Who’d Have Guessed?

Apparently, actual study reveals that “the leak from the broken undersea well [is] substantially worse than estimates that the government and BP have given.”

captain renaultCaptain Renault, he of the automotive surname, is once again shocked, shocked to discover that while the government of the market-worshipping Barack Obama has been basing its estimates solely on the pathetic gesture of looking at satellite photos, British Petroleum, finalist for the now-postponed 2010 Safety Award for Excellence from the U.S. Interior Department’s Mineral Management Service, has been actively blocking scientists’ efforts to look under the water and see what’s there:

BP has resisted entreaties from scientists that they be allowed to use sophisticated instruments at the ocean floor that would give a far more accurate picture of how much oil is really gushing from the well.

The answer is no to that,” a BP spokesman, Tom Mueller, said on Saturday. “We’re not going to take any extra efforts now to calculate flow there at this point. It’s not relevant to the response effort, and it might even detract from the response effort.”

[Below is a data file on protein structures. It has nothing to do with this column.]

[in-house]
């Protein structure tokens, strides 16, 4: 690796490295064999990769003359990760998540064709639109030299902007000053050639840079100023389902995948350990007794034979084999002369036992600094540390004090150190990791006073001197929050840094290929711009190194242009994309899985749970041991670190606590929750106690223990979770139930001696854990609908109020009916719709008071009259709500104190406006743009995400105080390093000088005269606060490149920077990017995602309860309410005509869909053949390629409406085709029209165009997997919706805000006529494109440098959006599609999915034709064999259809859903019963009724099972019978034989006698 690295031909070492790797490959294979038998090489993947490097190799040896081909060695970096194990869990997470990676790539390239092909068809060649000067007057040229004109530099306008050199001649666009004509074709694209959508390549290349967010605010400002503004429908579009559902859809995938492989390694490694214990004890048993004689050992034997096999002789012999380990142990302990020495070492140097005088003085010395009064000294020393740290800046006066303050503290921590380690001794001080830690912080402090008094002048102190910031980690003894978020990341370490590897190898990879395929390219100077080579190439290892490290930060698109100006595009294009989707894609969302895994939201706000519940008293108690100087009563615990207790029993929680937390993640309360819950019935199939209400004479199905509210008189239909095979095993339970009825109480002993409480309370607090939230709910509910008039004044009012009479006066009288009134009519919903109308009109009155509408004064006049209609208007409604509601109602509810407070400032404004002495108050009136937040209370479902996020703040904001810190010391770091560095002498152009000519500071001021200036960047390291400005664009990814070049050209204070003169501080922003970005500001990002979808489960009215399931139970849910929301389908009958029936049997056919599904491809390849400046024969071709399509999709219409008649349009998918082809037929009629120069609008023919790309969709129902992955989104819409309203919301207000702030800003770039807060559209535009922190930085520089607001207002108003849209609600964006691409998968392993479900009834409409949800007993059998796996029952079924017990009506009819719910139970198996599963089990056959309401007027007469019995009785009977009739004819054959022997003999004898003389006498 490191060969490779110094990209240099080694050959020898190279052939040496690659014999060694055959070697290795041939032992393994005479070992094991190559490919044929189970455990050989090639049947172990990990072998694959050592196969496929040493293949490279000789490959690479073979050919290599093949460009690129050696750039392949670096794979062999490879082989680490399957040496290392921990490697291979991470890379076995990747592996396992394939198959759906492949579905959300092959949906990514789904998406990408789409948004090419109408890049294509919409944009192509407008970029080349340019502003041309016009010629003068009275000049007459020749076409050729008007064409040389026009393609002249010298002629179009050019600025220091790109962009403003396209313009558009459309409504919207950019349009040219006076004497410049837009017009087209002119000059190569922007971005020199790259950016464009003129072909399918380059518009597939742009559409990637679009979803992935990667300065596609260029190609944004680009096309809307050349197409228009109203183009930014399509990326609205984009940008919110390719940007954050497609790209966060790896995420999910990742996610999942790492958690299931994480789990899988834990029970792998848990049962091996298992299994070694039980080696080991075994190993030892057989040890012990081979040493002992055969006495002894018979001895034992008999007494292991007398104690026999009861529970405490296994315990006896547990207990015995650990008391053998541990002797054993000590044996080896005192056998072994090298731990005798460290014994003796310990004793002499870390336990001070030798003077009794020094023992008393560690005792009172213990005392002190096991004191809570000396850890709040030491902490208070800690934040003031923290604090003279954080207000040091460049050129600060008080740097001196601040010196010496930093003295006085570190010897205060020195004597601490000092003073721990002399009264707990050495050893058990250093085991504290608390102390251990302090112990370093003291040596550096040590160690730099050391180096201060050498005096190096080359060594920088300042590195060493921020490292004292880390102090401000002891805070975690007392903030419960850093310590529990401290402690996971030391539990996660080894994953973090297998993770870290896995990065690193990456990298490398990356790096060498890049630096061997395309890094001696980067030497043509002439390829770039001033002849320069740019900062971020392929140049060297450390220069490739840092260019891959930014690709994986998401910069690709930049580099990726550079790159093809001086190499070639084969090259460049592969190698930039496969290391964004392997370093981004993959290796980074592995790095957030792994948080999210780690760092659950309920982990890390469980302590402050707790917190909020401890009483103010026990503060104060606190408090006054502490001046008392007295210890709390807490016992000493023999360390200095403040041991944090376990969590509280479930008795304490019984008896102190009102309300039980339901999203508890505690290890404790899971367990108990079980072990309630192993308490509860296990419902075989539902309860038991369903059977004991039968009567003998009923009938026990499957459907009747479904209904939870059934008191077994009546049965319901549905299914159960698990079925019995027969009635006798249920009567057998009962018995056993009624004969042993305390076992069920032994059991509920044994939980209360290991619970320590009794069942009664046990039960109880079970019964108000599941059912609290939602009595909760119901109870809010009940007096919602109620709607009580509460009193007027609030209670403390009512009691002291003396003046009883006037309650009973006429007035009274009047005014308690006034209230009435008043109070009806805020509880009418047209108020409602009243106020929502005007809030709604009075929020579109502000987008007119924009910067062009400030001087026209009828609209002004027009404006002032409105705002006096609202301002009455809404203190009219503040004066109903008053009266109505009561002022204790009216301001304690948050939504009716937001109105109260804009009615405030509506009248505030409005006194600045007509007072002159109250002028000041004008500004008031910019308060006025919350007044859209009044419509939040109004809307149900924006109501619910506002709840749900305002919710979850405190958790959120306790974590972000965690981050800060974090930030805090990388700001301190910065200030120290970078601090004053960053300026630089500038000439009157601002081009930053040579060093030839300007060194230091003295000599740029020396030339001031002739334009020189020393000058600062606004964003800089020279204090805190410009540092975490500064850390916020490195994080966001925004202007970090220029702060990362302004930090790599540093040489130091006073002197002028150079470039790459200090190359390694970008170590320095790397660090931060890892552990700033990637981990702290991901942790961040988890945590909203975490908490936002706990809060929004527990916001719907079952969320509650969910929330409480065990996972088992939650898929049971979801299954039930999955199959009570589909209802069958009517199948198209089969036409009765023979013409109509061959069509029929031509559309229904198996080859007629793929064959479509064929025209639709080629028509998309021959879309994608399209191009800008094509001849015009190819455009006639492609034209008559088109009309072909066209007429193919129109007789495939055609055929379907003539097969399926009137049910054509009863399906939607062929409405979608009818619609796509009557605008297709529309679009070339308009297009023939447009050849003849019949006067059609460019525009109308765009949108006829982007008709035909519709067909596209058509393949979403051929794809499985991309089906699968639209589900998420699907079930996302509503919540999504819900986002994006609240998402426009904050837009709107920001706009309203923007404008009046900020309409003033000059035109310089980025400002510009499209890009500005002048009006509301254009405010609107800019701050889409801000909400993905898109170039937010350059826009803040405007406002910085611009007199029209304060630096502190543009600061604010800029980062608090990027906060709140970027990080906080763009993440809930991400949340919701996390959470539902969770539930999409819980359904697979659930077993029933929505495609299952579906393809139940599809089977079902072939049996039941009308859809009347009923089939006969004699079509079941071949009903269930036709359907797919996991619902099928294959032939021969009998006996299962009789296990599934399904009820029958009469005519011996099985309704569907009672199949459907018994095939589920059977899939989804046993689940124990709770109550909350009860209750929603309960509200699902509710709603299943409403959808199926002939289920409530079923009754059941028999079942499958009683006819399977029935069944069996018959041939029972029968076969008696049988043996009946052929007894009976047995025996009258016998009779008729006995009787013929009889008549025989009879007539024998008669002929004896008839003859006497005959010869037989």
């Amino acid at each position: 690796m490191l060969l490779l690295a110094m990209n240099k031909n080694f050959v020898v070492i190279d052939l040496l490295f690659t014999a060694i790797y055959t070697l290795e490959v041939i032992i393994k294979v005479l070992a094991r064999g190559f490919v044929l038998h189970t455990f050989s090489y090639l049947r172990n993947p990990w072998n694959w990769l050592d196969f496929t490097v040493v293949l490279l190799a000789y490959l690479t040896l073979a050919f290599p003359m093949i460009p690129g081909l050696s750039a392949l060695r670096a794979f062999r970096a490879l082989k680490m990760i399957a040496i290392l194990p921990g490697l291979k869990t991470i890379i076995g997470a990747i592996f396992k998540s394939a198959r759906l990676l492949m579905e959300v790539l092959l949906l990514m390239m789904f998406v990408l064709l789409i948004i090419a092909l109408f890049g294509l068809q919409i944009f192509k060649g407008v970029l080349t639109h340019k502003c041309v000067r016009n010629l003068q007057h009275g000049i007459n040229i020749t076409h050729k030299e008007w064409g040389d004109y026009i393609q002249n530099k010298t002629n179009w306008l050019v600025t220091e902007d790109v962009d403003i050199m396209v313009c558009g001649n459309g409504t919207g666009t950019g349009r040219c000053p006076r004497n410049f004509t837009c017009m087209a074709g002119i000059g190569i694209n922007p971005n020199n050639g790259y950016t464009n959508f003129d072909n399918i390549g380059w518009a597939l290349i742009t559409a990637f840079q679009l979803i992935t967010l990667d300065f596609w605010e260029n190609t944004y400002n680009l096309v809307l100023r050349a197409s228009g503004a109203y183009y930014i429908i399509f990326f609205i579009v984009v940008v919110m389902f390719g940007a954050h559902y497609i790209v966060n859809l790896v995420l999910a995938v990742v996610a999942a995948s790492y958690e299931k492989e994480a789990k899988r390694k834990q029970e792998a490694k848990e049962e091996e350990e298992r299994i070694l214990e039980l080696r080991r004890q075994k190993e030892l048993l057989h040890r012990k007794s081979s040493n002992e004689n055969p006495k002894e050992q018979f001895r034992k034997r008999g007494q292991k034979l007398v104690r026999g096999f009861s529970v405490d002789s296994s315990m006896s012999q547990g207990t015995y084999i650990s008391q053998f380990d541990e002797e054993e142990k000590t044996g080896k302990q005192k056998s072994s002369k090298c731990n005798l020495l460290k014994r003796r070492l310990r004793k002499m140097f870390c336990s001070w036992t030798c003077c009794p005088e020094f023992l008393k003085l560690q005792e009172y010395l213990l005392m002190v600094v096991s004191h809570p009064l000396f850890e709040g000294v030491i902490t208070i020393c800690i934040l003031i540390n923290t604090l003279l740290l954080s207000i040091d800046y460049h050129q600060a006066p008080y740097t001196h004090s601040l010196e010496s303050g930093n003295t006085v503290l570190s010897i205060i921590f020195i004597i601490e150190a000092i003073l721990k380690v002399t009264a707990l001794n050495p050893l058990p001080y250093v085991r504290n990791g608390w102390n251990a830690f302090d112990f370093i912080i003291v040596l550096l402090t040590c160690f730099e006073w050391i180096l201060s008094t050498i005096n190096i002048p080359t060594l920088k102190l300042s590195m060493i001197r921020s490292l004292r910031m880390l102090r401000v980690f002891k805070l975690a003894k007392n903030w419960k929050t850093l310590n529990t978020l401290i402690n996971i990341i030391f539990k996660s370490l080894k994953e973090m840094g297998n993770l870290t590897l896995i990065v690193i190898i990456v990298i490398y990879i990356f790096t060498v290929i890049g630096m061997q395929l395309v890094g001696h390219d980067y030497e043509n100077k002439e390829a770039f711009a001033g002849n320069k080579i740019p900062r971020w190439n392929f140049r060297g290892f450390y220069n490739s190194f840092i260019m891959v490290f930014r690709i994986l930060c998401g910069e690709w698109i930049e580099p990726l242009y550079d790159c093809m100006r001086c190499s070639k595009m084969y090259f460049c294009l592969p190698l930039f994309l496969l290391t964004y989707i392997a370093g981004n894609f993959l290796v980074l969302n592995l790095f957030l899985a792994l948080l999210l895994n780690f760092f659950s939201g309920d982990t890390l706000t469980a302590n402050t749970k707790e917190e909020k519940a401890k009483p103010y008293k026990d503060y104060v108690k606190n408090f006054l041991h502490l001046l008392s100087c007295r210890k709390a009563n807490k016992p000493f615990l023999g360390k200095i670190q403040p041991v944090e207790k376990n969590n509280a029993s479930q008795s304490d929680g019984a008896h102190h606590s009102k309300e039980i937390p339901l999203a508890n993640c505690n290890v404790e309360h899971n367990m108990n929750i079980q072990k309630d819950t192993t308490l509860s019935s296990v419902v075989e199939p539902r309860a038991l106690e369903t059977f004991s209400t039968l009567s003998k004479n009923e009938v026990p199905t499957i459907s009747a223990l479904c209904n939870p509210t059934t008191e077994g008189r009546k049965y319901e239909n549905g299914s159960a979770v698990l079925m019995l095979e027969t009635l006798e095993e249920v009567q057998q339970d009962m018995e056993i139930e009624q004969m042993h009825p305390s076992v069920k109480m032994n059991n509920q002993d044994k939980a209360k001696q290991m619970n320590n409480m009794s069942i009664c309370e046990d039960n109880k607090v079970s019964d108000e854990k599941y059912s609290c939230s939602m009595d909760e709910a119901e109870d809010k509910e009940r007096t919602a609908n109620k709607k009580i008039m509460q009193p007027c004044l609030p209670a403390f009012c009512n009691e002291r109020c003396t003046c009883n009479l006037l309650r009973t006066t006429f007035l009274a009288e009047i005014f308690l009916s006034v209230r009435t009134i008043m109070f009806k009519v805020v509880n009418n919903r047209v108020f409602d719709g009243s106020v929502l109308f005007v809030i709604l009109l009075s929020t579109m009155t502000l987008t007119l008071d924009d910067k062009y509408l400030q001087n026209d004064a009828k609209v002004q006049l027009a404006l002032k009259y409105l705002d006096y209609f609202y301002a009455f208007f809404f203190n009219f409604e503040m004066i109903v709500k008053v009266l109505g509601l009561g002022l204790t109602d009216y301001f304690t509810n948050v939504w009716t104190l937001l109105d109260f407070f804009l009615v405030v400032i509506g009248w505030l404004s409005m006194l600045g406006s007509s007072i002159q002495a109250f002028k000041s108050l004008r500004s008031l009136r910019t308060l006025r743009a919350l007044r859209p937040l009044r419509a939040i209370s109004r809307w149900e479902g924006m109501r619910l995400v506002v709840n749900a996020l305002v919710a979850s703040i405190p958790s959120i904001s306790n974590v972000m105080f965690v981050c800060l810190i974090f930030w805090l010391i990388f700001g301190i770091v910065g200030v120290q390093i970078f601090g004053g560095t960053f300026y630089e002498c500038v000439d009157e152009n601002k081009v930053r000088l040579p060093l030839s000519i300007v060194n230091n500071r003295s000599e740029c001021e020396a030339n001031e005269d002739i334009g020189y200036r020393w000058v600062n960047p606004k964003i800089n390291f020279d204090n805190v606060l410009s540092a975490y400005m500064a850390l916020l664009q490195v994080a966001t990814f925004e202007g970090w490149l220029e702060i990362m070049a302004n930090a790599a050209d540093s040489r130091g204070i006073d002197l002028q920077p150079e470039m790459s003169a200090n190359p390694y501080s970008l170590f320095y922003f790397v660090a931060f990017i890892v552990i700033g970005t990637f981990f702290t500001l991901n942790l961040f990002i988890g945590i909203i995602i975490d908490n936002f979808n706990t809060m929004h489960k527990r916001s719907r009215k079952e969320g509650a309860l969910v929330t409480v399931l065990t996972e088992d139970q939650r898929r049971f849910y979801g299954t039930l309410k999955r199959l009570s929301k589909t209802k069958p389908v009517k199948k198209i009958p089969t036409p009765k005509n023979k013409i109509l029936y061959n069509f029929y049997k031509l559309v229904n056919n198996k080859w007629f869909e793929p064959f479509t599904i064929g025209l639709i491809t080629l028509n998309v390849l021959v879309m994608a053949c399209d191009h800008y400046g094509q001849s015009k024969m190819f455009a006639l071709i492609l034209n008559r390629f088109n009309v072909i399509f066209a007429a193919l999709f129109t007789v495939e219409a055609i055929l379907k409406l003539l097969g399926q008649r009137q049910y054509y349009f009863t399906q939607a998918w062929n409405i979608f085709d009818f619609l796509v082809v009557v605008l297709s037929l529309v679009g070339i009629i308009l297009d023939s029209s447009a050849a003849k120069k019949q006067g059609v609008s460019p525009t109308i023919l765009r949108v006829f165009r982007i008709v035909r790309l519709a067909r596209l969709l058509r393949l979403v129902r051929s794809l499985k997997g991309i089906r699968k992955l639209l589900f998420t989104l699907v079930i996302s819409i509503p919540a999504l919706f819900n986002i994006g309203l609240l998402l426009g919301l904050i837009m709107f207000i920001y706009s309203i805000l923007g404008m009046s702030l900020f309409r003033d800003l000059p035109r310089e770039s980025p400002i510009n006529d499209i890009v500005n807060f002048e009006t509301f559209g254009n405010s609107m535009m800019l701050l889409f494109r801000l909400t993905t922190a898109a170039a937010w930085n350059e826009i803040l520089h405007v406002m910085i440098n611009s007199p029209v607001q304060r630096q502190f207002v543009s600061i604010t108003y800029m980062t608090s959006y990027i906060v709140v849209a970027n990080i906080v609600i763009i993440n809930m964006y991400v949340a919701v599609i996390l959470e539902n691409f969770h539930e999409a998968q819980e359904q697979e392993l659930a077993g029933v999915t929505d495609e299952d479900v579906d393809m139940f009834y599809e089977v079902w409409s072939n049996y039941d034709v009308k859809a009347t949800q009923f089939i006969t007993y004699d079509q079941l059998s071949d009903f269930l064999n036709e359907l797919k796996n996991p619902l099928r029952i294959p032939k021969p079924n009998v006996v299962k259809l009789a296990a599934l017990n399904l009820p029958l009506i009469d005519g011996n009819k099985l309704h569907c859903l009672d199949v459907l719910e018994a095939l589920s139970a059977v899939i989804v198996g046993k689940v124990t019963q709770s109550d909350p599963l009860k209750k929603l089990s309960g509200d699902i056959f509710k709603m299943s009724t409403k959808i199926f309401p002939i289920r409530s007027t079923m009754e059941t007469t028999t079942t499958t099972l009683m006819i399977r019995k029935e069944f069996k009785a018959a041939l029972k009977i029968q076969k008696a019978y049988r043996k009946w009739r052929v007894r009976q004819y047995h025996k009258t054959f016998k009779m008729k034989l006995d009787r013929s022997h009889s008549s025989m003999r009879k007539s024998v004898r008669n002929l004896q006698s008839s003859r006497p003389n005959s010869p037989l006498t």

“The answer is no to that,” said Daddy to the toddlers, the Emperor to the miscreant peasants who wanted to photograph His Holiness’s Exalted Suit of Clothes.

And what do the photos the peasants took anyway demonstrate?  That the scale of the spill is now somewhere between 5 and 16 NINETEEN times larger than the government and BP admit:

Scientists studying video of the gushing oil well have tentatively calculated that it could be flowing at a rate of 25,000 to 80,000 barrels of oil a day. The latter figure would be 3.4 million gallons a day. But the government, working from satellite images of the ocean surface, has calculated a flow rate of only 5,000 barrels a day.

“There’s a shocking amount of oil in the deep water, relative to what you see in the surface water,” said Samantha Joye, a researcher at the University of Georgia who is involved in one of the first scientific missions to gather details about what is happening in the gulf. “There’s a tremendous amount of oil in multiple layers, three or four or five layers deep in the water column.”

The plumes are depleting the oxygen dissolved in the gulf, worrying scientists, who fear that the oxygen level could eventually fall so low as to kill off much of the sea life near the plumes.

Par, absolute par for the course.